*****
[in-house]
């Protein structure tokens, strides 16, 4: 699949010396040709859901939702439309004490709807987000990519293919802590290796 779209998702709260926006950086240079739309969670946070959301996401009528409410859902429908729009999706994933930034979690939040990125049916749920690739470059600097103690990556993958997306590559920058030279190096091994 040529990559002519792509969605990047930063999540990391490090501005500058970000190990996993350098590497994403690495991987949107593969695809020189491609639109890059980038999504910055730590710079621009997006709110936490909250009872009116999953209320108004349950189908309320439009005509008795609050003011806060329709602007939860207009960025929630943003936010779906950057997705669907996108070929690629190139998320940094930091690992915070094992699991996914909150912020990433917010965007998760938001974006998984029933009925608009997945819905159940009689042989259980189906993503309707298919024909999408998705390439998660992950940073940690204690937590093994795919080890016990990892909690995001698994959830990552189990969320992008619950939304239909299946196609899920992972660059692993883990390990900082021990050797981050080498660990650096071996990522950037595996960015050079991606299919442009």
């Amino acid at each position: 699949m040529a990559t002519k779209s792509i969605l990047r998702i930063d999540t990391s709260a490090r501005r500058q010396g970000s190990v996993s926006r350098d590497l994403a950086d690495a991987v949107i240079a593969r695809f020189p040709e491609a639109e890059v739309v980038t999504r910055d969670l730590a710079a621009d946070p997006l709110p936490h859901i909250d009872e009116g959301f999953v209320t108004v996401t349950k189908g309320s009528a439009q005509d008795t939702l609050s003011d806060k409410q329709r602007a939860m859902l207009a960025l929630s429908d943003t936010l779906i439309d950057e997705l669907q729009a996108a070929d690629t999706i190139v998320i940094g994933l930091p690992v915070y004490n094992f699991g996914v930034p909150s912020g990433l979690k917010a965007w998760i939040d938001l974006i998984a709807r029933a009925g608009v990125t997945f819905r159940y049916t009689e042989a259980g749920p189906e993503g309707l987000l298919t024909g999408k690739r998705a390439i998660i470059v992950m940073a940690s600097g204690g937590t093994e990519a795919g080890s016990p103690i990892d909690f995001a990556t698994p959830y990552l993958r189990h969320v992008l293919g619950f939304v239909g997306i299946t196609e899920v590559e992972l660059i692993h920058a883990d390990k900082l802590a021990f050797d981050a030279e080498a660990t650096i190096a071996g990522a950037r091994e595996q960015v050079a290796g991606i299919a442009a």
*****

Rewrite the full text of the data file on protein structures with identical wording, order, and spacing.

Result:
[in-house]
């Protein structure tokens, strides 16, 4: 699949010396040709859901939702439309004490709807987000990519293919802590290796 779209998702709260926006950086240079739309969670946070959301996401009528409410859902429908729009999706994933930034979690939040990125049916749920690739470059600097103690990556993958997306590559920058030279190096091994 040529990559002519792509969605990047930063999540990391490090501005500058970000190990996993350098590497994403690495991987949107593969695809020189491609639109890059980038999504910055730590710079621009997006709110936490909250009872009116999953209320108004349950189908309320439009005509008795609050003011806060329709602007939860207009960025929630943003936010779906950057997705669907996108070929690629190139998320940094930091690992915070094992699991996914909150912020990433917010965007998760938001974006998984029933009925608009997945819905159940009689042989259980189906993503309707298919024909999408998705390439998660992950940073940690204690937590093994795919080890016990990892909690995001698994959830990552189990969320992008619950939304239909299946196609899920992972660059692993883990390990900082021990050797981050080498660990650096071996990522950037595996960015050079991606299919442009």
């Amino acid at each position: 699949m040529a990559t002519k779209s792509i969605l990047r998702i930063d999540t990391s709260a490090r501005r500058q010396g970000s190990v996993s926006r350098d590497l994403a950086d690495a991987v949107i240079a593969r695809f020189p040709e491609a639109e890059v739309v980038t999504r910055d969670l730590a710079a621009d946070p997006l709110p936490h859901i909250d009872e009116g959301f999953v209320t108004v996401t349950k189908g309320s009528a439009q005509d008795t939702l609050s003011d806060k409410q329709r602007a939860m859902l207009a960025l929630s429908d943003t936010l779906i439309d950057e997705l669907q729009a996108a070929d690629t999706i190139v998320i940094g994933l930091p690992v915070y004490n094992f699991g996914v930034p909150s912020g990433l979690k917010a965007w998760i939040d938001l974006i998984a709807r029933a009925g608009v990125t997945f819905r159940y049916t009689e042989a259980g749920p189906e993503g309707l987000l298919t024909g999408k690739r998705a390439i998660i470059v992950m940073a940690s600097g204690g937590t093994e990519a795919g080890s016990p103690i990892d909690f995001a990556t698994p959830y990552l993958r189990h969320v992008l293919g619950f939304v239909g997306i299946t196609e899920v590559e992972l660059i692993h920058a883990d390990k900082l802590a021990f050797d981050a030279e080498a660990t650096i190096a071996g990522a950037r091994e595996q960015v050079a290796g991606i299919a442009a």